Background: Aspirin is believed to improve the outcome of IVF, but previous conventional meta-analyses on the subject are conflicting. Therefore, we performed a meta-analysis with individual patient data (IPD MA) of randomized clinical trials (RCTs) on the subject. Methods: A systematic literature search was conducted to identify RCTs assessing the effectiveness of aspirin in IVF. Authors were asked to share their original data. In a one step meta-analytic approach, the treatment effect of aspirin was estimated with odds ratios (ORs) and 95% confidence intervals (CIs) using logistic regression, based on the intention to treat principle. Results: Ten studies fulfilled the inclusion criteria. Authors of six studies provided IPD, including 1119 patients (562 placebo and 557 aspirin). There were 160 clinical pregnancies in the aspirin (28.8%) and 179 (31.9%) in the placebo group [OR 0.86, 95% CI (0.69-1.1)]. There were 129 ongoing pregnancies in the aspirin (23.6%) and 147 in the placebo group (26.7%) [OR 0.85, 95% CI (0.65-1.1)]. Whereas the conventional meta-analysis limited to studies that could provide IPD showed an OR of 0.89 (95% CI 0.69-1.2), the conventional meta-analysis limited to the eight studies of which method of randomization could be confirmed showed an OR of 0.94 (95% CI 0.76-1.17) and the conventional meta-analysis including all 10 eligible RCTs identified with our search changed the OR to 1.07 (95% CI 0.81-1.41). This difference in direction of effect, derived from the studies not able to share IPD of which quality of randomization could not be confirmed. Conclusions: Aspirin does not improve pregnancy rates after IVF.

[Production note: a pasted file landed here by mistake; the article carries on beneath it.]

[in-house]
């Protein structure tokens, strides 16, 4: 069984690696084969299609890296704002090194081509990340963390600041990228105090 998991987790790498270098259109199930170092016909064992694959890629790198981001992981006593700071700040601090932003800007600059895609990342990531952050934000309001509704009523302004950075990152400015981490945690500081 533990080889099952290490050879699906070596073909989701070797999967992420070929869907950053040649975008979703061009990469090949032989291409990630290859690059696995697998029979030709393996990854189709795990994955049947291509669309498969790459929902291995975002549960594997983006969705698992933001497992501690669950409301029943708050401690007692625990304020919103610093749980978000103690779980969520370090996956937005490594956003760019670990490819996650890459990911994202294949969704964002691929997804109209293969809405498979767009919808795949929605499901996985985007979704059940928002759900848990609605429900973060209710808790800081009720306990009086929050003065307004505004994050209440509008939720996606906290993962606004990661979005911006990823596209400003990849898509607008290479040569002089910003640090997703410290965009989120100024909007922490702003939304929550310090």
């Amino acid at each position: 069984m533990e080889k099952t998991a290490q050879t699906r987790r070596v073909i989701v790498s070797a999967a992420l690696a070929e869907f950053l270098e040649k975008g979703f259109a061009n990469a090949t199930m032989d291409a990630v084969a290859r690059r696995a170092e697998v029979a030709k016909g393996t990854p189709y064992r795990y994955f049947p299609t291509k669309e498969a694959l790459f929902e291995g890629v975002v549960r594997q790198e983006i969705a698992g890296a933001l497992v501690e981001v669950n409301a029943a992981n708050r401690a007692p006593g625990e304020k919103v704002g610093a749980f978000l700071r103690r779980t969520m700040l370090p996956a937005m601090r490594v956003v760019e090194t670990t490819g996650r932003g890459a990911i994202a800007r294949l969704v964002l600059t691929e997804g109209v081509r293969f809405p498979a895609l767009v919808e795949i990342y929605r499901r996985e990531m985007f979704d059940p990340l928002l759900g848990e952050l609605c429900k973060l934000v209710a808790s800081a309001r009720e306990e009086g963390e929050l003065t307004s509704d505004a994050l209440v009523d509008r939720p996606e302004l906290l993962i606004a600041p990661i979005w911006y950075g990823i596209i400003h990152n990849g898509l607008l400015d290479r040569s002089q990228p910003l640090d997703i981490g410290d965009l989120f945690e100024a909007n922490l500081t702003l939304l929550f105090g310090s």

|Number of pages||9|
|Journal||Human Reproduction Update|
|Publication status||Published - 1 Jul 2011|
- In vitro fertilization
- Individual patient data meta-analysis